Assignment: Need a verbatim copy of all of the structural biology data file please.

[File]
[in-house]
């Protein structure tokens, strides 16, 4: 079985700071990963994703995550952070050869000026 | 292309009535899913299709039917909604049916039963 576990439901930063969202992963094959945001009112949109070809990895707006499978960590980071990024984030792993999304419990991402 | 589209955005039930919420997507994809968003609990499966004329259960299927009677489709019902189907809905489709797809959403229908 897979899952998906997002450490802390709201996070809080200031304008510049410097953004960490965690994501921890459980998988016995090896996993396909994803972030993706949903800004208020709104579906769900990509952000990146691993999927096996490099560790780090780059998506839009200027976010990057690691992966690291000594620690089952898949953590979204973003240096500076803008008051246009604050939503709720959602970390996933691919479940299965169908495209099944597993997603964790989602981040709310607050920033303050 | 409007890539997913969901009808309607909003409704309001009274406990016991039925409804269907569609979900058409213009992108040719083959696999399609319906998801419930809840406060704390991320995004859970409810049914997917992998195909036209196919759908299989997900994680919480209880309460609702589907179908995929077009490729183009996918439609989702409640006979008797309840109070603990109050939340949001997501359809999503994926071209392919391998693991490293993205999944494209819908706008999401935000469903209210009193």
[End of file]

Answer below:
[in-house]
């Protein structure tokens, strides 16, 4: 079985700071990963994703995550952070050869000026 | 292309009535899913299709039917909604049916039963 576990439901930063969202992963094959945001009112949109070809990895707006499978960590980071990024984030792993999304419990991402 | 589209955005039930919420997507994809968003609990499966004329259960299927009677489709019902189907809905489709797809959403229908 897979899952998906997002450490802390709201996070809080200031304008510049410097953004960490965690994501921890459980998988016995090896996993396909994803972030993706949903800004208020709104579906769900990509952000990146691993999927096996490099560790780090780059998506839009200027976010990057690691992966690291000594620690089952898949953590979204973003240096500076803008008051246009604050939503709720959602970390996933691919479940299965169908495209099944597993997603964790989602981040709310607050920033303050 | 409007890539997913969901009808309607909003409704309001009274406990016991039925409804269907569609979900058409213009992108040719083959696999399609319906998801419930809840406060704390991320995004859970409810049914997917992998195909036209196919759908299989997900994680919480209880309460609702589907179908995929077009490729183009996918439609989702409640006979008797309840109070603990109050939340949001997501359809999503994926071209392919391998693991490293993205999944494209819908706008999401935000469903209210009193």